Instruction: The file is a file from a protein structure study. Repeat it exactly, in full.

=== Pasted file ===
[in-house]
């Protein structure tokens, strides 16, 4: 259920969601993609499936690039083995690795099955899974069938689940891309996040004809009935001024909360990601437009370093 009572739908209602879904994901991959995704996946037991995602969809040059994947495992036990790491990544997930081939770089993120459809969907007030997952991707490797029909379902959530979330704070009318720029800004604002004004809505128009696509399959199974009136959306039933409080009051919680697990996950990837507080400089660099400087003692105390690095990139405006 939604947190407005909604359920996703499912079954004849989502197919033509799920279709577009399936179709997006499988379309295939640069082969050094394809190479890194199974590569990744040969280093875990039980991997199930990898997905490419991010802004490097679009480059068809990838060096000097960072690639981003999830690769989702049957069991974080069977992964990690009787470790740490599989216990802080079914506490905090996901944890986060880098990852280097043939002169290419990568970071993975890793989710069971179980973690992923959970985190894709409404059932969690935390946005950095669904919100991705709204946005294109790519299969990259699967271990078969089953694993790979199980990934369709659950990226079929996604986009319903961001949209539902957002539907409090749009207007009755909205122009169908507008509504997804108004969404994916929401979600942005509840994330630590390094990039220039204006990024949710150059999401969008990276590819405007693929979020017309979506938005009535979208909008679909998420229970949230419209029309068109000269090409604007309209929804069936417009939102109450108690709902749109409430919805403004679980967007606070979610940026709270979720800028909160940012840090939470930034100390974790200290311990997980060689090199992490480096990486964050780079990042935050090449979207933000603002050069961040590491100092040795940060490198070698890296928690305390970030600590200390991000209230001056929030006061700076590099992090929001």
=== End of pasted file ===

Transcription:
[in-house]
């Protein structure tokens, strides 16, 4: 259920969601993609499936690039083995690795099955899974069938689940891309996040004809009935001024909360990601437009370093 009572739908209602879904994901991959995704996946037991995602969809040059994947495992036990790491990544997930081939770089993120459809969907007030997952991707490797029909379902959530979330704070009318720029800004604002004004809505128009696509399959199974009136959306039933409080009051919680697990996950990837507080400089660099400087003692105390690095990139405006 939604947190407005909604359920996703499912079954004849989502197919033509799920279709577009399936179709997006499988379309295939640069082969050094394809190479890194199974590569990744040969280093875990039980991997199930990898997905490419991010802004490097679009480059068809990838060096000097960072690639981003999830690769989702049957069991974080069977992964990690009787470790740490599989216990802080079914506490905090996901944890986060880098990852280097043939002169290419990568970071993975890793989710069971179980973690992923959970985190894709409404059932969690935390946005950095669904919100991705709204946005294109790519299969990259699967271990078969089953694993790979199980990934369709659950990226079929996604986009319903961001949209539902957002539907409090749009207007009755909205122009169908507008509504997804108004969404994916929401979600942005509840994330630590390094990039220039204006990024949710150059999401969008990276590819405007693929979020017309979506938005009535979208909008679909998420229970949230419209029309068109000269090409604007309209929804069936417009939102109450108690709902749109409430919805403004679980967007606070979610940026709270979720800028909160940012840090939470930034100390974790200290311990997980060689090199992490480096990486964050780079990042935050090449979207933000603002050069961040590491100092040795940060490198070698890296928690305390970030600590200390991000209230001056929030006061700076590099992090929001």